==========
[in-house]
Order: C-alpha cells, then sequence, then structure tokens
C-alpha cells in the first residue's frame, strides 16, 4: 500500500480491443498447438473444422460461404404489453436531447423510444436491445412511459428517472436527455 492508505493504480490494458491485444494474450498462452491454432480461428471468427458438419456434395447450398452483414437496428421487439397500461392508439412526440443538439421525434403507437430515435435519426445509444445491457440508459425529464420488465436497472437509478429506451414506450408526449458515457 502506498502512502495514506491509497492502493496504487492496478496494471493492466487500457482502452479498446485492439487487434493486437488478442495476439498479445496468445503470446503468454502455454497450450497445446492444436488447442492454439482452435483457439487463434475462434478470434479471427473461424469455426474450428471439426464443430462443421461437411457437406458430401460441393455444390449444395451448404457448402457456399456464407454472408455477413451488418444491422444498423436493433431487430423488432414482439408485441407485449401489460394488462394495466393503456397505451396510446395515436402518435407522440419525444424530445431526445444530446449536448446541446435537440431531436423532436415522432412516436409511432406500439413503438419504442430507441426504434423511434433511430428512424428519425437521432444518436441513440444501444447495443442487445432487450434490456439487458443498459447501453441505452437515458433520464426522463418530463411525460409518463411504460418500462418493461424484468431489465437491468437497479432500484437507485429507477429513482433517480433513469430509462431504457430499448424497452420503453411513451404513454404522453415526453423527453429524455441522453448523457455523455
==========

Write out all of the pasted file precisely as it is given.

[in-house]
Order: C-alpha cells, then sequence, then structure tokens
C-alpha cells in the first residue's frame, strides 16, 4: 500500500480491443498447438473444422460461404404489453436531447423510444436491445412511459428517472436527455 492508505493504480490494458491485444494474450498462452491454432480461428471468427458438419456434395447450398452483414437496428421487439397500461392508439412526440443538439421525434403507437430515435435519426445509444445491457440508459425529464420488465436497472437509478429506451414506450408526449458515457 502506498502512502495514506491509497492502493496504487492496478496494471493492466487500457482502452479498446485492439487487434493486437488478442495476439498479445496468445503470446503468454502455454497450450497445446492444436488447442492454439482452435483457439487463434475462434478470434479471427473461424469455426474450428471439426464443430462443421461437411457437406458430401460441393455444390449444395451448404457448402457456399456464407454472408455477413451488418444491422444498423436493433431487430423488432414482439408485441407485449401489460394488462394495466393503456397505451396510446395515436402518435407522440419525444424530445431526445444530446449536448446541446435537440431531436423532436415522432412516436409511432406500439413503438419504442430507441426504434423511434433511430428512424428519425437521432444518436441513440444501444447495443442487445432487450434490456439487458443498459447501453441505452437515458433520464426522463418530463411525460409518463411504460418500462418493461424484468431489465437491468437497479432500484437507485429507477429513482433517480433513469430509462431504457430499448424497452420503453411513451404513454404522453415526453423527453429524455441522453448523457455523455